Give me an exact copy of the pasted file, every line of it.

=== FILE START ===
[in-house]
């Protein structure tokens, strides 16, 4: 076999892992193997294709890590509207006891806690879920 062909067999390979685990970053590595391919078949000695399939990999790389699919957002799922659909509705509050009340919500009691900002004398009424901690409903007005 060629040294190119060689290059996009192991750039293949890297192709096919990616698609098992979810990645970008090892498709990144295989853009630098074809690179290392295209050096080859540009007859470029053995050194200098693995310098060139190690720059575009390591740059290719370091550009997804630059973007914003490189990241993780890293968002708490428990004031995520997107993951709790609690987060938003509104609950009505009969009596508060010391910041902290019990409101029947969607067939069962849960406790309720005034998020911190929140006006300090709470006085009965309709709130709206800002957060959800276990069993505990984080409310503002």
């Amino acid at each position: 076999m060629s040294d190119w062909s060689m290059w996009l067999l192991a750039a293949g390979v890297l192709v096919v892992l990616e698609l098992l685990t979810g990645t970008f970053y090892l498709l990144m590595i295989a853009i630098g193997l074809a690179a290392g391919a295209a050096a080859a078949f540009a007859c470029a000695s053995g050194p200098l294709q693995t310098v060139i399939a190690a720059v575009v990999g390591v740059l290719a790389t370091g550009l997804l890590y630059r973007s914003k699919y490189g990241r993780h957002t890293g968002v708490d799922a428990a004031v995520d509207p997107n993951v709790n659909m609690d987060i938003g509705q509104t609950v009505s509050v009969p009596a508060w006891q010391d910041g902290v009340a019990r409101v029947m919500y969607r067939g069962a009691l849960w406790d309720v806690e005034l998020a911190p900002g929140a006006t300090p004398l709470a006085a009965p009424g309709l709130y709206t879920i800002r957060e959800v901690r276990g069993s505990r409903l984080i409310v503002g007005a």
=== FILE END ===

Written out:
[in-house]
């Protein structure tokens, strides 16, 4: 076999892992193997294709890590509207006891806690879920 062909067999390979685990970053590595391919078949000695399939990999790389699919957002799922659909509705509050009340919500009691900002004398009424901690409903007005 060629040294190119060689290059996009192991750039293949890297192709096919990616698609098992979810990645970008090892498709990144295989853009630098074809690179290392295209050096080859540009007859470029053995050194200098693995310098060139190690720059575009390591740059290719370091550009997804630059973007914003490189990241993780890293968002708490428990004031995520997107993951709790609690987060938003509104609950009505009969009596508060010391910041902290019990409101029947969607067939069962849960406790309720005034998020911190929140006006300090709470006085009965309709709130709206800002957060959800276990069993505990984080409310503002």
């Amino acid at each position: 076999m060629s040294d190119w062909s060689m290059w996009l067999l192991a750039a293949g390979v890297l192709v096919v892992l990616e698609l098992l685990t979810g990645t970008f970053y090892l498709l990144m590595i295989a853009i630098g193997l074809a690179a290392g391919a295209a050096a080859a078949f540009a007859c470029a000695s053995g050194p200098l294709q693995t310098v060139i399939a190690a720059v575009v990999g390591v740059l290719a790389t370091g550009l997804l890590y630059r973007s914003k699919y490189g990241r993780h957002t890293g968002v708490d799922a428990a004031v995520d509207p997107n993951v709790n659909m609690d987060i938003g509705q509104t609950v009505s509050v009969p009596a508060w006891q010391d910041g902290v009340a019990r409101v029947m919500y969607r067939g069962a009691l849960w406790d309720v806690e005034l998020a911190p900002g929140a006006t300090p004398l709470a006085a009965p009424g309709l709130y709206t879920i800002r957060e959800v901690r276990g069993s505990r409903l984080i409310v503002g007005a």